On Tuesday, just one day before the statute of limitations would have run out, the Justice Department said it wouldn't bring federal civil rights charges against the New York City police officer who put Eric Garner in a chokehold that caused a fatal asthma attack in 2014 as Mr. Garner cried, "I can't breathe."

A state grand jury declined to indict that officer, Daniel Pantaleo, five years ago, and as departmental disciplinary action has been delayed, he not only remains on modified duty but also received an increase in overtime pay. So far, nobody has been held accountable for Mr. Garner's death.

After meeting with federal prosecutors, the Garner family stood outside a courthouse in Lower Manhattan, convulsing with pain.

"Y'all watched him kill my father," Mr. Garner's daughter Emerald Garner shouted as she stood before the cameras, her voice heavy with anger. "Fire him."

Mayor Bill de Blasio and the Police Department delayed disciplinary action against Officer Pantaleo because the Justice Department asked them to wait while it considered whether to prosecute him. On Tuesday, the mayor said waiting so long for the Justice Department to bring charges was a mistake.

The Police Department finally began a disciplinary hearing in May, after the Civilian Complaint Review Board brought charges. An administrative judge has yet to decide whether Officer Pantaleo is guilty of departmental charges that he recklessly used a chokehold, in violation of departmental policy, and intentionally restricted Mr. Garner's breathing.

Standing in the hot sun outside City Hall on Tuesday, Mr. Garner's mother, Gwen Carr, implored Mr. de Blasio to fire Officer Pantaleo.

"Do your job," she said. "Come forward and show yourself as the mayor you were elected to be." As she spoke, Mr. de Blasio, who won election largely because of support from black New Yorkers while promising to hold the police accountable, was at Gracie Mansion, miles away.

City law seems to preclude the city from firing Officer Pantaleo until the conclusion of the hearing.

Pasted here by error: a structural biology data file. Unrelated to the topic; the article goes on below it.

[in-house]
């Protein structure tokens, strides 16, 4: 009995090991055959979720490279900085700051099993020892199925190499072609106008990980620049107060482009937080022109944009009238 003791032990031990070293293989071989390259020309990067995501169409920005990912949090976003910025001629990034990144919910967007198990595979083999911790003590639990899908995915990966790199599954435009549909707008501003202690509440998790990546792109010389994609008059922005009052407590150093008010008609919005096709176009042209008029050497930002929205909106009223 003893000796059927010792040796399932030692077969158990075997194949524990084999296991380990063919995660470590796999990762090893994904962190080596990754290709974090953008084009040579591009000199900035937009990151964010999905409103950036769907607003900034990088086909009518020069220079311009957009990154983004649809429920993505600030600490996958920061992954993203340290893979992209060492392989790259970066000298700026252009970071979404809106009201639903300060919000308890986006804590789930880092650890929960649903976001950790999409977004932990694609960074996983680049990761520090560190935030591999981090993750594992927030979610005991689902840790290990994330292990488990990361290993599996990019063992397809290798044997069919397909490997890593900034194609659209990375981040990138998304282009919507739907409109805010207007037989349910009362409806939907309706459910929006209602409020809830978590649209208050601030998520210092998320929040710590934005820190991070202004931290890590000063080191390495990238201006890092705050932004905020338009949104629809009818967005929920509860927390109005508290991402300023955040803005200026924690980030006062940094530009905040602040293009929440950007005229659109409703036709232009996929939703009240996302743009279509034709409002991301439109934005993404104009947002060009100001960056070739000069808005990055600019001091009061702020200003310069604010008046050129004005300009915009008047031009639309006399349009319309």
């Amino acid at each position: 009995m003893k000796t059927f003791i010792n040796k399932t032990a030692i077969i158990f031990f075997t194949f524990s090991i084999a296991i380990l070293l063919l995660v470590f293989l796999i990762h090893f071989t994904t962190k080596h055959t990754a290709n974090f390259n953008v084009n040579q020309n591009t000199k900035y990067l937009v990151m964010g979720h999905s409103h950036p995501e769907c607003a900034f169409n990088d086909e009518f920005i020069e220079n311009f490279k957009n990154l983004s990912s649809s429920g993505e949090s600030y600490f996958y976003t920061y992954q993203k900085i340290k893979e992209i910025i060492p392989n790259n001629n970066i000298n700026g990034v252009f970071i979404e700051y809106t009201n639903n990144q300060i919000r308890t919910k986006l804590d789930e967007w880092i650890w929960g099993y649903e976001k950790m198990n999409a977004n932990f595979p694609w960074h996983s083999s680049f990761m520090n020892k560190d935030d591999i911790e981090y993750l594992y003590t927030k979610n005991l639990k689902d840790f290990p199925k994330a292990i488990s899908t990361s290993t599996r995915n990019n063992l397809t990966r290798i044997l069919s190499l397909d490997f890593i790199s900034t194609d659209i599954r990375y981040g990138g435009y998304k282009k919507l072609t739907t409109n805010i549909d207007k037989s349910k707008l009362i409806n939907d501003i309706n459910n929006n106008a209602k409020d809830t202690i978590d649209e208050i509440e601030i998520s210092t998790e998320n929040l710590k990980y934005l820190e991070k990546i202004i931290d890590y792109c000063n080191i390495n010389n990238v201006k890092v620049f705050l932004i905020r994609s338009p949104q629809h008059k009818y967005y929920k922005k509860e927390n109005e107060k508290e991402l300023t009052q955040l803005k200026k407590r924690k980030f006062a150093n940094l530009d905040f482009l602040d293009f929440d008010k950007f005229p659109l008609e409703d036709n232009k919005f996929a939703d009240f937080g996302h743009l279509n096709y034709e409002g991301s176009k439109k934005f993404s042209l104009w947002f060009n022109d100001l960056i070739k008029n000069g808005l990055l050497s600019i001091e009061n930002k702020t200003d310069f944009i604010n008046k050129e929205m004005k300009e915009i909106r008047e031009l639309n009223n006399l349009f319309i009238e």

Given the facts of the case, it's hard to see his continued employment by the Police Department as anything but an insult to the people of New York.

Mr. Garner, who was unarmed and supposedly selling loose cigarettes, which is illegal, died because Officer Pantaleo used a chokehold. The Police Department banned the use of chokeholds in 1993 amid a rise in deaths linked to the maneuver.

In searing testimony at the departmental trial this year, the medical examiner said the chokehold triggered an asthma attack that led to Mr. Garner's death, which he ruled a homicide.

A police internal affairs investigator also testified that he recommended disciplinary charges against Officer Pantaleo in 2015. None came until last year.

While the judge will decide if Officer Pantaleo's actions violated departmental rules, they clearly violated good sense and demonstrated the kind of overly aggressive policing that has led to many controversial deaths.

He chose to escalate an encounter, involving several officers, with an unarmed man over a minor violation, then used a dangerous and banned maneuver. Video of the episode, viewed by millions, shows the officer with his arm across Mr. Garner's throat.

Even before Mr. Garner's death, the Civilian Complaint Review Board had substantiated four allegations of abuse against him in previous cases.

Why should an officer like Officer Pantaleo remain on the force, diminishing the trust of New Yorkers?

The Justice Department's delay is inexcusable.

The city's deference to federal prosecutors, and lack of urgency, are offensive.


About opinions in the Missourian: The Missourian’s Opinion section is a public forum for the discussion of ideas. The views presented in this piece are those of the author and do not necessarily reflect the views of the Missourian or the University of Missouri. If you would like to contribute to the Opinion page with a response or an original topic of your own, visit our submission form.

That Officer Pantaleo could remain on the force, after everything, seems unimaginable.

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